Half of Australians expect more from their employer this year, than they did before the COVID outbreak, research for SEEK reveals.
People are now keenly aware of whether businesses are truly committed to offering flexibility and work-life balance, or whether they’re just spouting empty words.
How workplace expectations have changed
65% of people say that what matters to them in workplaces now, has changed since the start of the pandemic.
“COVID-19 forced people to really think about what they want in life and what work-life balance means to them,” says Samantha Miklos, CEO of Cornerstone Medical Recruitment.
“There are a lot of open jobs right now, so candidates expect employers to move with pace during the recruitment process,” Miklos says.
"You cannot communicate enough with potential new employees in this market. Every candidate has multiple opportunities, and every moment counts from the minute you receive the application.”
“People are identifying what their goals are and what is important to them – and they expect that work will now support these goals.”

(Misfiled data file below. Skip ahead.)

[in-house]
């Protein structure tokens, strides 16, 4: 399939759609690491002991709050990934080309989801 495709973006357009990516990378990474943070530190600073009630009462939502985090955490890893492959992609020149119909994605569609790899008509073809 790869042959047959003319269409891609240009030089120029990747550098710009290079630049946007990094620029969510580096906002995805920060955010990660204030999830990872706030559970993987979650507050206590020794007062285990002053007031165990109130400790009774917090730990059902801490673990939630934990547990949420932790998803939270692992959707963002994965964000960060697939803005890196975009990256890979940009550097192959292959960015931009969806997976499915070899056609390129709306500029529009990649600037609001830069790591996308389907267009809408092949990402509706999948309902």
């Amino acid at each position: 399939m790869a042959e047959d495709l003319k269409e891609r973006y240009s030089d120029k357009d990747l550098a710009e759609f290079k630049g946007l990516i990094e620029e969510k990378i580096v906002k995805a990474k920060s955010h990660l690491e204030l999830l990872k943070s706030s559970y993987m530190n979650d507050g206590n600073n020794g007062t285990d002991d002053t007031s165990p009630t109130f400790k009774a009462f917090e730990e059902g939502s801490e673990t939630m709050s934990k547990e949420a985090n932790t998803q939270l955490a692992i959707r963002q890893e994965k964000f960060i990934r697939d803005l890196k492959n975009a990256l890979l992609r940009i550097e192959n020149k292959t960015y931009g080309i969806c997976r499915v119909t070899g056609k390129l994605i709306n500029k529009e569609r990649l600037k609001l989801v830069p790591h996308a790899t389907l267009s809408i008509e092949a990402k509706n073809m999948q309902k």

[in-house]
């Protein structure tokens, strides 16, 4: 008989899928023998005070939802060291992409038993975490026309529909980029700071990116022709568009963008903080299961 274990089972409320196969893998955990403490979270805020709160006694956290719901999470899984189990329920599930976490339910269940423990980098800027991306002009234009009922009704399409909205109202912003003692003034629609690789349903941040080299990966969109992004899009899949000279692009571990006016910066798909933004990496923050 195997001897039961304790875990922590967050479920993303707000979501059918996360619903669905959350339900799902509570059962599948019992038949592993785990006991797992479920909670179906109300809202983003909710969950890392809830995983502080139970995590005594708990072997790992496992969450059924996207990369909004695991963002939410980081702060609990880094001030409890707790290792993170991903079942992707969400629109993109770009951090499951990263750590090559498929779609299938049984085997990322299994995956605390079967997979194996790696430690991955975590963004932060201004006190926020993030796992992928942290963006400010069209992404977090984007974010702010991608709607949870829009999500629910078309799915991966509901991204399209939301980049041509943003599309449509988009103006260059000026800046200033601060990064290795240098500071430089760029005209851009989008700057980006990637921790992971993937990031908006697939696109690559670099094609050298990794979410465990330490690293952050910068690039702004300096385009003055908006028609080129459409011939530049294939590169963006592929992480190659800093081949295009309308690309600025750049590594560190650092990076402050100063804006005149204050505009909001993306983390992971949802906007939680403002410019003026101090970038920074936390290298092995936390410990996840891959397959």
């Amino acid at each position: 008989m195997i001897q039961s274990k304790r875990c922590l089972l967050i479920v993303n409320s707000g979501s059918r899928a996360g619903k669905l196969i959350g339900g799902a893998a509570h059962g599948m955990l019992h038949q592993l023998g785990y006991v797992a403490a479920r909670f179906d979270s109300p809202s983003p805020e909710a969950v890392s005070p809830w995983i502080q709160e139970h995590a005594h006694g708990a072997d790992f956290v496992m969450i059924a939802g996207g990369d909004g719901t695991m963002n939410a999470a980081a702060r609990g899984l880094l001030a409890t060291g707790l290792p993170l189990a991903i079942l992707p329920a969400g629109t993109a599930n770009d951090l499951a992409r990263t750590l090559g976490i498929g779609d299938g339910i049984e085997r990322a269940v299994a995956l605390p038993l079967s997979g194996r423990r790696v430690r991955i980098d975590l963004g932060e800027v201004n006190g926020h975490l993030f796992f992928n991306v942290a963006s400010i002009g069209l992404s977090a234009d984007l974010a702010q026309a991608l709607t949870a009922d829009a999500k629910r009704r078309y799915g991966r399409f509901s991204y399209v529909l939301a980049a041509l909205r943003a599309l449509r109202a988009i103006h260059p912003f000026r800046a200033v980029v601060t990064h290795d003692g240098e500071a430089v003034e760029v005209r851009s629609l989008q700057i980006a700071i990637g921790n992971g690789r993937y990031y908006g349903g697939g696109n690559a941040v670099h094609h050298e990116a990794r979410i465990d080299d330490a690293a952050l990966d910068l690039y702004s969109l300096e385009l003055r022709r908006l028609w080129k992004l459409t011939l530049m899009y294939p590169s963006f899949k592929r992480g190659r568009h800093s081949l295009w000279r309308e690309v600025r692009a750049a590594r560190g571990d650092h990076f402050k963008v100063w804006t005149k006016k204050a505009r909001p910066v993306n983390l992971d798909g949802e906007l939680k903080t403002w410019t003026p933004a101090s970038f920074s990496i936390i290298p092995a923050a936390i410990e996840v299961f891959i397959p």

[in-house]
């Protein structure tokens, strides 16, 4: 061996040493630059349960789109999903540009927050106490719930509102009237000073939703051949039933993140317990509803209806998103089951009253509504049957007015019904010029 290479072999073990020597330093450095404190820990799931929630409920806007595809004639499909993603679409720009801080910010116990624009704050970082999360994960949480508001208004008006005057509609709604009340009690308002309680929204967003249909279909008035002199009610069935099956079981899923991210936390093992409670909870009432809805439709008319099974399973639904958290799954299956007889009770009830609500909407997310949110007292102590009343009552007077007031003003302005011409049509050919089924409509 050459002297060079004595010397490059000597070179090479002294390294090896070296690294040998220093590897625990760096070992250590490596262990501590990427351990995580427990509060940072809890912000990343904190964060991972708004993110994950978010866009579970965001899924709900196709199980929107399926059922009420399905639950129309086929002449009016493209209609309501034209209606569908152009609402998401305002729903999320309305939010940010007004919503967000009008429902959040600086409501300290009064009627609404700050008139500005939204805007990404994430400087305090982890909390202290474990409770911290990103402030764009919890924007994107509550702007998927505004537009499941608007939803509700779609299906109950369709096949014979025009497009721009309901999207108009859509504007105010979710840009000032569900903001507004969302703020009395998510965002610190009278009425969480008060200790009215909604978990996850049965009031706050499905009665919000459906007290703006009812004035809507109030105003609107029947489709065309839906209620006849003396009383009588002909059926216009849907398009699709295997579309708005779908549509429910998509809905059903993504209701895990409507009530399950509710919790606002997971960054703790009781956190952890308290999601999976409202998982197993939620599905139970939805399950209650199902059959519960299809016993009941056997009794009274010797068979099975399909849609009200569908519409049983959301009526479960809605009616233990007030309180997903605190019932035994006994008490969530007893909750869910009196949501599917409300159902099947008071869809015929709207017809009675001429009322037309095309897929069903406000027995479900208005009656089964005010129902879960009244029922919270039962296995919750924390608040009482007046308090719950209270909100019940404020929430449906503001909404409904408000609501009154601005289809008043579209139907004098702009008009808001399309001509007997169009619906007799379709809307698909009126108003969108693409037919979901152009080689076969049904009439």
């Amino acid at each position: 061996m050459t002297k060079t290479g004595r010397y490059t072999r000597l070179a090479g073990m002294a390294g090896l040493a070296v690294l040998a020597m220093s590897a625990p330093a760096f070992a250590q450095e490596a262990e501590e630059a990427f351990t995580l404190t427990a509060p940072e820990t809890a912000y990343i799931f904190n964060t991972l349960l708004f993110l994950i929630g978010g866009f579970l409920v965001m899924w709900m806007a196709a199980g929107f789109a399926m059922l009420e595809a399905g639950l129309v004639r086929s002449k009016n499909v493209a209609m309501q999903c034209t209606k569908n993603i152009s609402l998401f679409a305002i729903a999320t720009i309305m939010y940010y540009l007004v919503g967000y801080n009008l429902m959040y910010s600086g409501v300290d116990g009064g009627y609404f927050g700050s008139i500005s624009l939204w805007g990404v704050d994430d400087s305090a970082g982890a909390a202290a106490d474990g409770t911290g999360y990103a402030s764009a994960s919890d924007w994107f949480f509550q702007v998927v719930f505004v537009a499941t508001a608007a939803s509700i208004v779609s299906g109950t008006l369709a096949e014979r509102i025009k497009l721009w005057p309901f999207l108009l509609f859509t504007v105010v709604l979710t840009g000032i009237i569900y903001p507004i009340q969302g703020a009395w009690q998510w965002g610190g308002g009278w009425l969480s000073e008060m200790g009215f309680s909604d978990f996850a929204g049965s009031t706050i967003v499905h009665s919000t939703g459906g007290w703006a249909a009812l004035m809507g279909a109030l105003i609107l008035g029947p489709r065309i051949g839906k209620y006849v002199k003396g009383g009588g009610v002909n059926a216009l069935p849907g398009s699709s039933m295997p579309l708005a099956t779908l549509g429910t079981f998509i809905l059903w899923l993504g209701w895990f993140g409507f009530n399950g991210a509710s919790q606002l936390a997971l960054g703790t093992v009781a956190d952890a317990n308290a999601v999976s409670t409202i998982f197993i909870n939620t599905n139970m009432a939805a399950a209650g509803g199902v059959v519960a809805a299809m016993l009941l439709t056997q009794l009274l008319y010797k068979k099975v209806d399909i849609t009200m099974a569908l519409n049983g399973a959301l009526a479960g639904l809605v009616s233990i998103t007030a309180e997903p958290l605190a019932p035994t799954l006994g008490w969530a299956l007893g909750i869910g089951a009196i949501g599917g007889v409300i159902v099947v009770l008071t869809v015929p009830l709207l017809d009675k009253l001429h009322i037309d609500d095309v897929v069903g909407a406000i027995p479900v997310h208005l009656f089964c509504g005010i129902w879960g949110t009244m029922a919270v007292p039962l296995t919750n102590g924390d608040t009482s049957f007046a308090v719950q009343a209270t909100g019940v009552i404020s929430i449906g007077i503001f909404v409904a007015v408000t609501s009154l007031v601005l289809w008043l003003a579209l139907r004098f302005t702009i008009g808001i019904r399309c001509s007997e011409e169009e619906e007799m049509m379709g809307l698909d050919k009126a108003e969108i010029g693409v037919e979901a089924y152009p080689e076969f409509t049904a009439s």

What people expect now
Here’s what matters to people in the workplace in 2022 – and they’re things that businesses of any size can offer in some form.
- Work/life balance
This is the top must-have for many people, with 48% saying it’s more important to them now than before the pandemic.
Be explicit about how work/life balance is measured in your organisation, says SEEK’s Resident Psychologist Sabina Read. “People used to be grateful to be able to do a school drop-off once a week. That doesn't hold the weight that is used to.”
- Flexible hours/schedule
Miklos says 2021 was all about employers defining what flexibility they offer, and understanding what work-life balance meant to their people.
By now in 2022, flexibility and the hybrid work model should be well engrained into organisations, Miklos says. And having this flexibility is important for 50% of people the research shows. “If these topics have not been addressed by now, you are well behind.”
- Salary & compensation